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Rahm Emanuel wins Chicago mayoral race, avoids runoff

Rahm Emanuel has won the Chicago mayoral race by 55 percent which brings him over the 50 percent needed to avoid an April runoff. Emanuel calls the win humbling.

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Emanuel had just been elected to his fourth term in 2008, when he resigned to work for fellow Chicagoan President Barack Obama. It was a job he held until he resigned in October 2010 to run for Chicago mayor. He had also worked as a top aide to Bill Clinton.

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During his time in Congress, Emanuel served as chairman of the Democratic Congressional Campaign Committee and was credited with leading Democrats to victory in 2006, when they won the majority in the House after a dozen years in the minority.

The new mayor faces a daunting series of challengers, including fixing the city's finances, addressing underfunded employee pensions and confronting a shrinking urban population.

The new mayor will have to decide quickly on a politically unpalatable strategy for improving city finances that may involve raising taxes and cutting services and public employee benefits.

Daley has been criticized for allowing the city to spend beyond its means, and Chicago was not spared the pain of the economic downturn of the last few years.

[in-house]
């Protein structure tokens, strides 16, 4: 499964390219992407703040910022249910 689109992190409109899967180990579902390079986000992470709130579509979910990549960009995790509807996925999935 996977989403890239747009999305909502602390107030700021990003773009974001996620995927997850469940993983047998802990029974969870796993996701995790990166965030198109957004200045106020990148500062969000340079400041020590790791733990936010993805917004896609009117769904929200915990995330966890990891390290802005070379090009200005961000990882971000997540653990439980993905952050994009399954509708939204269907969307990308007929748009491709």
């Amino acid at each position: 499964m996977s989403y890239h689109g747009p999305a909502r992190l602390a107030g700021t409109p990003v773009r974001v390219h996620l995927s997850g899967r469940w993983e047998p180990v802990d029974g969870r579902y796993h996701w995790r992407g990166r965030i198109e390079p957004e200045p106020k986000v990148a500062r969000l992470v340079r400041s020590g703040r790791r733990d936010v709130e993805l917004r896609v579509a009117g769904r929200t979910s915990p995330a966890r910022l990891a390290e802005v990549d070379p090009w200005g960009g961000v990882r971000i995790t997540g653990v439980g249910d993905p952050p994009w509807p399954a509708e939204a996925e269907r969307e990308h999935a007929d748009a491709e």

The city's inspector general's office warned in October that Chicago's annual deficit was effectively more than $1 billion when combining recent budget deficits with the spending increases the city would need to properly fund its pension system.

The new mayor will also have to find new leadership for city schools and a new police superintendent. All the candidates have talked about wanting to replace Jody Weis with someone who has a stronger focus on neighborhood policing.

Emanuel's win capped off a campaign that included an unsuccessful legal challenge to try to knock him off the ballot.

More than two dozen objectors contended that Emanuel wasn't eligible to run for mayor because he didn't meet the city's one-year residency requirement.

Emanuel had lived in Washington for nearly two years while he worked for President Barack Obama and his family had rented out their Chicago home to join him. Emanuel moved back to Chicago in October after Daley announced he wouldn't seek a seventh term.

The matter went all the way to the Illinois Supreme Court, which overturned a lower-court ruling that threw Emanuel off the ballot.

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